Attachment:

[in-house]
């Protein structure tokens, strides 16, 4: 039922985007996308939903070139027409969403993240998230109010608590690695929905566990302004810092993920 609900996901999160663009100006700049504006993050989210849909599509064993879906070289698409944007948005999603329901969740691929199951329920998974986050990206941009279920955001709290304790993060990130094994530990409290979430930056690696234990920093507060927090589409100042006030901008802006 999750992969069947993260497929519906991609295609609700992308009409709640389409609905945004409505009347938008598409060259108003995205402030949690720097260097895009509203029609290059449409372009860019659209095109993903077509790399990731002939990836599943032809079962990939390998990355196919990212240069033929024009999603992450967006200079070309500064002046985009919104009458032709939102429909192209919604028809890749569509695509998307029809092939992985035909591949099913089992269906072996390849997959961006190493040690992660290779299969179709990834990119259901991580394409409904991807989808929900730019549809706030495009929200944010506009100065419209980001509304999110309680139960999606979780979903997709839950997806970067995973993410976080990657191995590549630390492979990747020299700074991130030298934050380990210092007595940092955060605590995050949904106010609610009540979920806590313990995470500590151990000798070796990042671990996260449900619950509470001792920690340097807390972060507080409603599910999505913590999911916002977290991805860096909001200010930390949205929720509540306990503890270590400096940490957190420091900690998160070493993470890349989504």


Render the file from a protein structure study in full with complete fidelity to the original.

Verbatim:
[in-house]
């Protein structure tokens, strides 16, 4: 039922985007996308939903070139027409969403993240998230109010608590690695929905566990302004810092993920 609900996901999160663009100006700049504006993050989210849909599509064993879906070289698409944007948005999603329901969740691929199951329920998974986050990206941009279920955001709290304790993060990130094994530990409290979430930056690696234990920093507060927090589409100042006030901008802006 999750992969069947993260497929519906991609295609609700992308009409709640389409609905945004409505009347938008598409060259108003995205402030949690720097260097895009509203029609290059449409372009860019659209095109993903077509790399990731002939990836599943032809079962990939390998990355196919990212240069033929024009999603992450967006200079070309500064002046985009919104009458032709939102429909192209919604028809890749569509695509998307029809092939992985035909591949099913089992269906072996390849997959961006190493040690992660290779299969179709990834990119259901991580394409409904991807989808929900730019549809706030495009929200944010506009100065419209980001509304999110309680139960999606979780979903997709839950997806970067995973993410976080990657191995590549630390492979990747020299700074991130030298934050380990210092007595940092955060605590995050949904106010609610009540979920806590313990995470500590151990000798070796990042671990996260449900619950509470001792920690340097807390972060507080409603599910999505913590999911916002977290991805860096909001200010930390949205929720509540306990503890270590400096940490957190420091900690998160070493993470890349989504």